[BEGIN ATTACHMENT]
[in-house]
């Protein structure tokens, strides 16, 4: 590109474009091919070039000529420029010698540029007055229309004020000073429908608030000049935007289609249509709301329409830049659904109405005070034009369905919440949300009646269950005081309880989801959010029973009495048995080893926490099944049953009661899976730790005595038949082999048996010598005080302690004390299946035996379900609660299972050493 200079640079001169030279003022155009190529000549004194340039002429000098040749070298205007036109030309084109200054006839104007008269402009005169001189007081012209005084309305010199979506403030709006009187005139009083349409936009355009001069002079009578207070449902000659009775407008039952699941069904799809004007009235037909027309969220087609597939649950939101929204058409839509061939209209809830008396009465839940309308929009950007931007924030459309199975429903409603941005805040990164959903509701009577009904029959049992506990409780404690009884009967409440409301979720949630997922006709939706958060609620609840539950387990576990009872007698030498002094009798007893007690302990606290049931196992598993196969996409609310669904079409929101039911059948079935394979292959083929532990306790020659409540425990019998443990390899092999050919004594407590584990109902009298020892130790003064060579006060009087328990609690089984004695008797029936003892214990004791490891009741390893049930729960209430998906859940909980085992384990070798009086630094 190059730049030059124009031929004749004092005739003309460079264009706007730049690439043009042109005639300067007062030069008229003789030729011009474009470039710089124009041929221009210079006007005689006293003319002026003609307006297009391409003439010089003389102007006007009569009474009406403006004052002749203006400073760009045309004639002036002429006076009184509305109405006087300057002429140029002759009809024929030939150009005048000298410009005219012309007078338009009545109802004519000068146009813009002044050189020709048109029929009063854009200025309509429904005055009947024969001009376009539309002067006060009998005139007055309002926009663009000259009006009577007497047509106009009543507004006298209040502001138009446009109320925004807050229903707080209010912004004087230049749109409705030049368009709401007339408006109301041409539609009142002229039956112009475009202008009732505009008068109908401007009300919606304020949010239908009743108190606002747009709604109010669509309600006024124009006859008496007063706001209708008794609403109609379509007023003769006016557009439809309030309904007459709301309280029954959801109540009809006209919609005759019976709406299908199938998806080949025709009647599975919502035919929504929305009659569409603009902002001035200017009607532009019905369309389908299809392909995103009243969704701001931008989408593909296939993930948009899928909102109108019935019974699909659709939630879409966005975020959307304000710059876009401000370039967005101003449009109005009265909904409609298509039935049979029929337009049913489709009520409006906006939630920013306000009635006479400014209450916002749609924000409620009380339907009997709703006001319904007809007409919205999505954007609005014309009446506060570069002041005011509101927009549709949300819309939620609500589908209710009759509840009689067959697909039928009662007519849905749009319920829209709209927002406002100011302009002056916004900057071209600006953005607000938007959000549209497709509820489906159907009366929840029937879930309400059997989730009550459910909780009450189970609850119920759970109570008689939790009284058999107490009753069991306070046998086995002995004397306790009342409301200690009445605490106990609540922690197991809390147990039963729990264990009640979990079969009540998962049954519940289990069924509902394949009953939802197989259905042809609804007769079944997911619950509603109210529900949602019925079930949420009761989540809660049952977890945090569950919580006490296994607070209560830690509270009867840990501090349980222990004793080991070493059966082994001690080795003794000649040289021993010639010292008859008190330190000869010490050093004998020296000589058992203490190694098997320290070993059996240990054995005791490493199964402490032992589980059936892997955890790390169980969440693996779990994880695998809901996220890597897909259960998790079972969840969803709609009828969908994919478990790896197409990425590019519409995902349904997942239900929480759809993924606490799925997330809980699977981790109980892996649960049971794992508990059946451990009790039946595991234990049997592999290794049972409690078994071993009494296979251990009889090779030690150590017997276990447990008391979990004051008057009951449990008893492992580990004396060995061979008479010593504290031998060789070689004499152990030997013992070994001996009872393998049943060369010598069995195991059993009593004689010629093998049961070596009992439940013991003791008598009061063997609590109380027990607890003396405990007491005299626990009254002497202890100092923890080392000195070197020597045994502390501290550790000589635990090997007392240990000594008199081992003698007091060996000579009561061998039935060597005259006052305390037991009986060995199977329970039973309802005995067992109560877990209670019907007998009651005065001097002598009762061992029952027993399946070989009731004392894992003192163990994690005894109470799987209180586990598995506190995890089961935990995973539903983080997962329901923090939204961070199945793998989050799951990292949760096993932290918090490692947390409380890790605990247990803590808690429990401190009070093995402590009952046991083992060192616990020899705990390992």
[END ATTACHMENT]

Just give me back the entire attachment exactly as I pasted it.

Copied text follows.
[in-house]
């Protein structure tokens, strides 16, 4: 590109474009091919070039000529420029010698540029007055229309004020000073429908608030000049935007289609249509709301329409830049659904109405005070034009369905919440949300009646269950005081309880989801959010029973009495048995080893926490099944049953009661899976730790005595038949082999048996010598005080302690004390299946035996379900609660299972050493 200079640079001169030279003022155009190529000549004194340039002429000098040749070298205007036109030309084109200054006839104007008269402009005169001189007081012209005084309305010199979506403030709006009187005139009083349409936009355009001069002079009578207070449902000659009775407008039952699941069904799809004007009235037909027309969220087609597939649950939101929204058409839509061939209209809830008396009465839940309308929009950007931007924030459309199975429903409603941005805040990164959903509701009577009904029959049992506990409780404690009884009967409440409301979720949630997922006709939706958060609620609840539950387990576990009872007698030498002094009798007893007690302990606290049931196992598993196969996409609310669904079409929101039911059948079935394979292959083929532990306790020659409540425990019998443990390899092999050919004594407590584990109902009298020892130790003064060579006060009087328990609690089984004695008797029936003892214990004791490891009741390893049930729960209430998906859940909980085992384990070798009086630094 190059730049030059124009031929004749004092005739003309460079264009706007730049690439043009042109005639300067007062030069008229003789030729011009474009470039710089124009041929221009210079006007005689006293003319002026003609307006297009391409003439010089003389102007006007009569009474009406403006004052002749203006400073760009045309004639002036002429006076009184509305109405006087300057002429140029002759009809024929030939150009005048000298410009005219012309007078338009009545109802004519000068146009813009002044050189020709048109029929009063854009200025309509429904005055009947024969001009376009539309002067006060009998005139007055309002926009663009000259009006009577007497047509106009009543507004006298209040502001138009446009109320925004807050229903707080209010912004004087230049749109409705030049368009709401007339408006109301041409539609009142002229039956112009475009202008009732505009008068109908401007009300919606304020949010239908009743108190606002747009709604109010669509309600006024124009006859008496007063706001209708008794609403109609379509007023003769006016557009439809309030309904007459709301309280029954959801109540009809006209919609005759019976709406299908199938998806080949025709009647599975919502035919929504929305009659569409603009902002001035200017009607532009019905369309389908299809392909995103009243969704701001931008989408593909296939993930948009899928909102109108019935019974699909659709939630879409966005975020959307304000710059876009401000370039967005101003449009109005009265909904409609298509039935049979029929337009049913489709009520409006906006939630920013306000009635006479400014209450916002749609924000409620009380339907009997709703006001319904007809007409919205999505954007609005014309009446506060570069002041005011509101927009549709949300819309939620609500589908209710009759509840009689067959697909039928009662007519849905749009319920829209709209927002406002100011302009002056916004900057071209600006953005607000938007959000549209497709509820489906159907009366929840029937879930309400059997989730009550459910909780009450189970609850119920759970109570008689939790009284058999107490009753069991306070046998086995002995004397306790009342409301200690009445605490106990609540922690197991809390147990039963729990264990009640979990079969009540998962049954519940289990069924509902394949009953939802197989259905042809609804007769079944997911619950509603109210529900949602019925079930949420009761989540809660049952977890945090569950919580006490296994607070209560830690509270009867840990501090349980222990004793080991070493059966082994001690080795003794000649040289021993010639010292008859008190330190000869010490050093004998020296000589058992203490190694098997320290070993059996240990054995005791490493199964402490032992589980059936892997955890790390169980969440693996779990994880695998809901996220890597897909259960998790079972969840969803709609009828969908994919478990790896197409990425590019519409995902349904997942239900929480759809993924606490799925997330809980699977981790109980892996649960049971794992508990059946451990009790039946595991234990049997592999290794049972409690078994071993009494296979251990009889090779030690150590017997276990447990008391979990004051008057009951449990008893492992580990004396060995061979008479010593504290031998060789070689004499152990030997013992070994001996009872393998049943060369010598069995195991059993009593004689010629093998049961070596009992439940013991003791008598009061063997609590109380027990607890003396405990007491005299626990009254002497202890100092923890080392000195070197020597045994502390501290550790000589635990090997007392240990000594008199081992003698007091060996000579009561061998039935060597005259006052305390037991009986060995199977329970039973309802005995067992109560877990209670019907007998009651005065001097002598009762061992029952027993399946070989009731004392894992003192163990994690005894109470799987209180586990598995506190995890089961935990995973539903983080997962329901923090939204961070199945793998989050799951990292949760096993932290918090490692947390409380890790605990247990803590808690429990401190009070093995402590009952046991083992060192616990020899705990390992």